“30 in 10,” Street Repair, Parking Privatization: The State of the City

4_21_10_imthemayor.jpgThe Mayor delivers "State of the City" via KTLA

In recent years, there has been little attention paid to transportation in Mayor Antonio Villaraigosa’s annual "State of the City" address given with the budget.  In 2008, the speech focused mostly on gangs and safety issues.  I reported at the time that there was "precious little" on transportation.  Last year was worse.  I found one paragraph on transportation.

This year, finding solutions to the city’s never-ending transportation crisis was a major part of the Mayor’s speech.  As you might expect, Measure R and "30 in 10" were key components of the yearly status report; but it wasn’t the only issue covered.  Astute readers will even notice the mayor talking about the importance of supporting our street backbone.  Hmmm.

But the largest transportation topic covered was split between Measure R and "30 in 10."

Again, in November of 2008, the voters showed their willingness to
invest in the future of their city. They passed Measure R with 68%
support in the County of Los Angeles over two-thirds countywide voted
to raise the sales tax by half a penny.

In doing so they secured $40 billion in revenue for new bus and
rail lines, better streets, and pedestrian and bicycle improvements.

Bicycle and pedestrian projects?  To his credit, Villaraigosa has held on his promise to advocates in 2008.  5% of the local return funds from Measure R in next year’s budget, $2.6 million per category, are set aside for bicycle and pedestrian projects.  More on the mayor’s budget tomorrow.

Now, Angelenos’ willingness to invest has caught the attention of
our national leaders. We have been able to make the strong case that
the federal government should partner with Los Angeles to accelerate
our historic transportation investment. Instead of completing twelve
major transit projects in thirty years, Washington should help us do it
in ten.

We are calling this the “30/10 Initiative.” By combining our
investment with federal support we could generate 166,000 construction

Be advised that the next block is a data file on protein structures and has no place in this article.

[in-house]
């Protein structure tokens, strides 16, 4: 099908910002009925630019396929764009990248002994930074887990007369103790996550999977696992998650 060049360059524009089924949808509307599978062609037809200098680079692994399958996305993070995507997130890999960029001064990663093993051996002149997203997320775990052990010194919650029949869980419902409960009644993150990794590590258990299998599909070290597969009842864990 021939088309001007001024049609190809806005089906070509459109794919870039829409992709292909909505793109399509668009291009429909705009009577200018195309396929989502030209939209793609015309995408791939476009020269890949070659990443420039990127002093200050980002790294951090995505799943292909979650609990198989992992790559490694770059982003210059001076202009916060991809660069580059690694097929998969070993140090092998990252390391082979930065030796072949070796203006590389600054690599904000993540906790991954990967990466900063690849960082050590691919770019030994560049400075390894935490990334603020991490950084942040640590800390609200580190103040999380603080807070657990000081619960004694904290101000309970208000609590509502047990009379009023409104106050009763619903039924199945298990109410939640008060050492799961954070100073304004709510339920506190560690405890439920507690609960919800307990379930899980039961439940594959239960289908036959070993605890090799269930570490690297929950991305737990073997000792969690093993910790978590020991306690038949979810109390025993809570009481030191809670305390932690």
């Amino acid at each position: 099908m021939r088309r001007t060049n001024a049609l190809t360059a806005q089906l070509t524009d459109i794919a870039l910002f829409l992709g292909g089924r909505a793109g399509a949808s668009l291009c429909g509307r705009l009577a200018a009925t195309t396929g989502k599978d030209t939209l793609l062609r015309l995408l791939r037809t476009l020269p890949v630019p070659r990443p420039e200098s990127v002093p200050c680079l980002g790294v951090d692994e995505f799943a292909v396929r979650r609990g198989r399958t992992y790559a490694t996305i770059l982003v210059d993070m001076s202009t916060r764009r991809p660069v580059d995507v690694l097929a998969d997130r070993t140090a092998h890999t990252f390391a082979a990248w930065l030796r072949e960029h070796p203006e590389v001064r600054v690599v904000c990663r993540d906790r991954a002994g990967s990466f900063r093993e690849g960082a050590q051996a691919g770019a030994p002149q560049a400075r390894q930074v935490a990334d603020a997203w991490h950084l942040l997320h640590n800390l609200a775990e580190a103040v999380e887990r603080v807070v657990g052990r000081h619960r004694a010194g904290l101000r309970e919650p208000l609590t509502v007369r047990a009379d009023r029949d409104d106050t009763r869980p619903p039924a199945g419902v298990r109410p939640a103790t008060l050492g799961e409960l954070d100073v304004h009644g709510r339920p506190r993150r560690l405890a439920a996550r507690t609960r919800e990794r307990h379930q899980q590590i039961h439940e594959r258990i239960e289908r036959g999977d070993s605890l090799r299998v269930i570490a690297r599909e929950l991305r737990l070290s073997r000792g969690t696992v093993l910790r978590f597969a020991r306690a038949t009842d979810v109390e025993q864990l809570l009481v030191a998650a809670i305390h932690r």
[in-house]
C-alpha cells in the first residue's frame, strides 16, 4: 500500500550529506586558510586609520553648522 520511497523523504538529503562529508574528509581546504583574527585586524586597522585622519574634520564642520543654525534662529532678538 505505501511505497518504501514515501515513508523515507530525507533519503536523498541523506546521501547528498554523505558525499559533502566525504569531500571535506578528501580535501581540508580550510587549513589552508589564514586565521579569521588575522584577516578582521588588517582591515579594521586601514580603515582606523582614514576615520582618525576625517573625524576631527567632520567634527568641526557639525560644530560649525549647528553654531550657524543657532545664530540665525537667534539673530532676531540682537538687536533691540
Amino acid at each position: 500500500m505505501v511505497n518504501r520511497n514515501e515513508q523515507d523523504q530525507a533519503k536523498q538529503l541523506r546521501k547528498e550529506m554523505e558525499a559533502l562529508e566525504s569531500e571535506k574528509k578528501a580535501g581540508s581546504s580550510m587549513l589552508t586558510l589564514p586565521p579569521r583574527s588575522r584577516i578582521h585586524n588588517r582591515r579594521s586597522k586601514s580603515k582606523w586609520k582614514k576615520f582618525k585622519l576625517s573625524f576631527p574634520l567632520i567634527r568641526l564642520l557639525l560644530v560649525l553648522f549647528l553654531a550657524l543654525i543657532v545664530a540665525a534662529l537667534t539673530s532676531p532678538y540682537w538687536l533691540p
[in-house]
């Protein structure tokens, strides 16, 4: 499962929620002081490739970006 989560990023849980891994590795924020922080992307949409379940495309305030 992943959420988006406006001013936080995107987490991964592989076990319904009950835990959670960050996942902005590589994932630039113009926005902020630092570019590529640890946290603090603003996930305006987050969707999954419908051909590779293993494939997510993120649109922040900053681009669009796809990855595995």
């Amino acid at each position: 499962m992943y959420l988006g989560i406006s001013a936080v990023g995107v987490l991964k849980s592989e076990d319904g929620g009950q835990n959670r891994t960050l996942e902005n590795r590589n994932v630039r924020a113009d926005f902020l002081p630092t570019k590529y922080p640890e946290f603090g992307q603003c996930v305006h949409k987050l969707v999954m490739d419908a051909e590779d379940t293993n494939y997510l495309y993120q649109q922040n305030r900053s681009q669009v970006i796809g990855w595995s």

jobs; 2,800 permanent jobs over the next decade; increase transit
boardings by 77 million per year; save 10.3 million gallons of gas; and
keep 570,000 lbs of pollution out of the air.

Doing this will make Los Angeles more sustainable and reduce our
dependence on foreign oil. Measure R will double our transit system
here in Los Angeles and “30/10” would make us a national model showing
how locally we can drive transformative investments in the future of
cities and our great nation.

This is a good sign that the Mayor is ready to fight for a "transit only" "30 in 10."  He takes the argument past Antonovich’s one for eonomic development and focuses on the environmental and economic reasons for accelerating transit projects first.

Later in the speech, after discussing the need to make deep cuts, Villaraigosa then goes into area he won’t cut.  These include:

This budget funds the backbone of our transportation infrastructure:
our street surfaces and street signals. By leveraging Federal Stimulus
dollars we will budget 735 miles of street resurfacing. This keeps us
on pace with the last two years.

Obviously, the Mayor isn’t talking about the Backbone Bikeway Network, but if this signals a re-commitment to repaving large arterial road instead of less-traveled local roads, it’s pretty much saying the same thing.

Of course, there’s a third component to the transportation infrastructure in L.A.  Transit, and streets and parking.  But when a city official in the land of Shoup is talking parking, it’s not about reform but about leases or privatization.